Side Effects of Spiritual Awakening — Growth of Conscience

The Surprising Side Effects of Spiritual Awakening —

Spiritual awakening brings with it some unexpected side effects.  The growth of our conscience is one of these. What will we do with this greater awareness?  What choices will you make?

Awakening has some unintended consequences. It’s an expansion of internal and external line-of-sight, making it possible for us to see and understand more.

The Growth of Consciousness

When we are children, we want to be grown-ups.  We think it will be better.  Then, when we grow up, we realize we should have enjoyed our childhood innocence more.  It’s much the same way with spiritual development.  We want to develop our full potential, and we want to explore other realms of consciousness.  But, we don’t expect all of the changes it will make.

We learn that with increased growth comes increased responsibility.  So, it’s good to have some idea of what we can expect to happen if we progress on our spiritual journey.

The Side Effects of Spiritual Awakening

“At precisely the point when you begin to develop a conscience, you must find yourself at war with society.” ―  James Baldwin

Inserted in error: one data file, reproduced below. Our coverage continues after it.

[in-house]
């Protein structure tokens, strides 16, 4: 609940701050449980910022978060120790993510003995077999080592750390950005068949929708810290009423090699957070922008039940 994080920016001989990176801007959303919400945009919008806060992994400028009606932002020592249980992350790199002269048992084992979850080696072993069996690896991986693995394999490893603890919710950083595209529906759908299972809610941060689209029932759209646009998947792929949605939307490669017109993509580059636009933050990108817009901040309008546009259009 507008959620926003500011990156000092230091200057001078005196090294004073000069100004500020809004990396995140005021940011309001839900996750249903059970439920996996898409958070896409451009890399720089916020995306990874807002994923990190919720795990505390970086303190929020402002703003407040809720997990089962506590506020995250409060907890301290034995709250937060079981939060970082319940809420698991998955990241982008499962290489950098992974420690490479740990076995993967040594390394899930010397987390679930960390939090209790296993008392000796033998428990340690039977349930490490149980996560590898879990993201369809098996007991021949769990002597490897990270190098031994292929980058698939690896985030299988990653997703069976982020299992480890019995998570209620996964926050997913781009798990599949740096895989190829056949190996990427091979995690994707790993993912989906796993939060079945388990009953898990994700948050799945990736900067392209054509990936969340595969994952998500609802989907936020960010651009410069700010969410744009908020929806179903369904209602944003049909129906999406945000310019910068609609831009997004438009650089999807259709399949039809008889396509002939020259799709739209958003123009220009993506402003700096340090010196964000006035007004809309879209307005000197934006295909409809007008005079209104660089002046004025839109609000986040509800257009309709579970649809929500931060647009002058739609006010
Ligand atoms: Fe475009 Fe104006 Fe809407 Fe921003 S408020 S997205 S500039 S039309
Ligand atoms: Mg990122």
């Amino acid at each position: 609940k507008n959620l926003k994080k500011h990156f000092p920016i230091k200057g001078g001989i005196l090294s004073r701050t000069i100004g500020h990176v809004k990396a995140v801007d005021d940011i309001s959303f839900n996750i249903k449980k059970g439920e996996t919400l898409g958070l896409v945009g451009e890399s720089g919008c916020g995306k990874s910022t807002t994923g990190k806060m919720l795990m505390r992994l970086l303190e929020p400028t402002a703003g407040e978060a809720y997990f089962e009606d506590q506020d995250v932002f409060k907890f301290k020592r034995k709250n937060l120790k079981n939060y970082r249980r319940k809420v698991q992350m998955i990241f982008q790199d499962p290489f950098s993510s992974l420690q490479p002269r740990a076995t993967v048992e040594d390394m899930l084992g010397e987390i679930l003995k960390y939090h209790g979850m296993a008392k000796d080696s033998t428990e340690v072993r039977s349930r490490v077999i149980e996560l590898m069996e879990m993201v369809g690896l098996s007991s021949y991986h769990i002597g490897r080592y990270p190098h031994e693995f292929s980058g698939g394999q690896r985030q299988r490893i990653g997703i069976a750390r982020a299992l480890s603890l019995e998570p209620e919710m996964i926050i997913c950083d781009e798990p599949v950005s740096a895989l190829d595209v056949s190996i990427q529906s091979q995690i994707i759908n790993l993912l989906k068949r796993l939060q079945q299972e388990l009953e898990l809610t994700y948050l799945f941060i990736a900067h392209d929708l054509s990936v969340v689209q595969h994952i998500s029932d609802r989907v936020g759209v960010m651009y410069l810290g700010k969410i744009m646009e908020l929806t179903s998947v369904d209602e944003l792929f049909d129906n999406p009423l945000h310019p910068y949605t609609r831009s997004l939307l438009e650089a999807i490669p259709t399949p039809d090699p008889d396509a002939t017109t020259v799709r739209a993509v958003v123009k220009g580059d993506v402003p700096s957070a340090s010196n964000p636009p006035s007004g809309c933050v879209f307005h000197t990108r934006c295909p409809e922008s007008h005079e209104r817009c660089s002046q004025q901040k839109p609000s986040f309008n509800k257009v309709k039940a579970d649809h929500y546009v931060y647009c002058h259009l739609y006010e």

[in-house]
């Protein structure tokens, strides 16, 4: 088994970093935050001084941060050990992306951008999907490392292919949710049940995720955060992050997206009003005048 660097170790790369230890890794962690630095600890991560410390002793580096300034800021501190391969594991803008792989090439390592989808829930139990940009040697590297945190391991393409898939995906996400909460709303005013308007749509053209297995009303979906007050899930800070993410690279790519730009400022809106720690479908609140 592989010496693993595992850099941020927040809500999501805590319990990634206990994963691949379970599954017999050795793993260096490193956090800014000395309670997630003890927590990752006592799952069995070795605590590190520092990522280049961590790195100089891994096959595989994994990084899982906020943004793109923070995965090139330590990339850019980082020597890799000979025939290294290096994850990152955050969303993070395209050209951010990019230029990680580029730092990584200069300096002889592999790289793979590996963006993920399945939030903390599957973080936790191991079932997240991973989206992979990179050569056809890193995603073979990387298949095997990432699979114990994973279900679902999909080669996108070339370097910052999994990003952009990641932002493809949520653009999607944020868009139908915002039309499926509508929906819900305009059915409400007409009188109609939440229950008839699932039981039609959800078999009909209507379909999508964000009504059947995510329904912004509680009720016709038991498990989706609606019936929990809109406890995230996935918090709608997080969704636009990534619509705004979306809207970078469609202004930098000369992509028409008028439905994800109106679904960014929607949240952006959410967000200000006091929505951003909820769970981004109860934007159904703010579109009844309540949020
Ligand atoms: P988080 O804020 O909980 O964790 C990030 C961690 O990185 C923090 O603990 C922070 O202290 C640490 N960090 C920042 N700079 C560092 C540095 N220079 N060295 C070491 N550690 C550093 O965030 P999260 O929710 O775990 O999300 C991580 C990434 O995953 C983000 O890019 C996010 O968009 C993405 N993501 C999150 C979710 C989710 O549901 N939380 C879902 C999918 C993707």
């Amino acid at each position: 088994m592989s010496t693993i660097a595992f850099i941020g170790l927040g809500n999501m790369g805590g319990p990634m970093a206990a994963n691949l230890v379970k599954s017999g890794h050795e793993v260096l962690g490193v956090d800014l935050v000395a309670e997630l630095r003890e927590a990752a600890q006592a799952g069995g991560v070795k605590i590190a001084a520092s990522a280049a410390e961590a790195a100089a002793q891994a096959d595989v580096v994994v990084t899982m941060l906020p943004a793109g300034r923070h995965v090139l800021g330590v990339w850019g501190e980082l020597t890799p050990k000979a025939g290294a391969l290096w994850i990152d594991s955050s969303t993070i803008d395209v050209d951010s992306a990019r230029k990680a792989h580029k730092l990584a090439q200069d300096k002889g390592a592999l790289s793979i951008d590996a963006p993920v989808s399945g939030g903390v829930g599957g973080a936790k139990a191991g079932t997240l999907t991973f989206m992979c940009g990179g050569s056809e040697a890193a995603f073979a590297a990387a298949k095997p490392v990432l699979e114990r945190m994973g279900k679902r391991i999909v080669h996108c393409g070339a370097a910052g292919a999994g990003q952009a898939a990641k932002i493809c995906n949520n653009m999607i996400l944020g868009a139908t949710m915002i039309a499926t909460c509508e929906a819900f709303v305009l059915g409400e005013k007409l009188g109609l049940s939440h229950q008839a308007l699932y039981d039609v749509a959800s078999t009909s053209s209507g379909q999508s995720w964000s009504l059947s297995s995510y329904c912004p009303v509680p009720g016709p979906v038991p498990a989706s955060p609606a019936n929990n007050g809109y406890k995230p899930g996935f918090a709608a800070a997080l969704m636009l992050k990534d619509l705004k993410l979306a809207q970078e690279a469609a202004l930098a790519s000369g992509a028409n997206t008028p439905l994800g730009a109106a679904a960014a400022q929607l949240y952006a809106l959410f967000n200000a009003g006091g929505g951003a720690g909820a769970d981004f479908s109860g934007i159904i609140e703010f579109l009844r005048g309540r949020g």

If we can see more, that’s good.  Yes, and no.  If we see the world as it is, it can be quite a shock. Thankfully, we see the beauty we may have missed, but we also see things we would rather not.  When we can see more of what is going on, we are more aware of bias, injustice, and prejudice.

As we awaken, greater awareness also brings the growth of conscience.  It is an exciting development for many people, and this growth is one of the unexpected side effects of spiritual awakening.

“A clear conscience is the sure sign of a bad memory.” ― Mark Twain

Now, we can no longer ignore the misuse of the planet.  Our conscience involves our heart, and the natural response is empathy for all living things.  In other words, the growth of consciousness results in the growth of conscience.  Therefore, we must align with our conscience, which is just one of the unexpected side effects of spiritual awakening.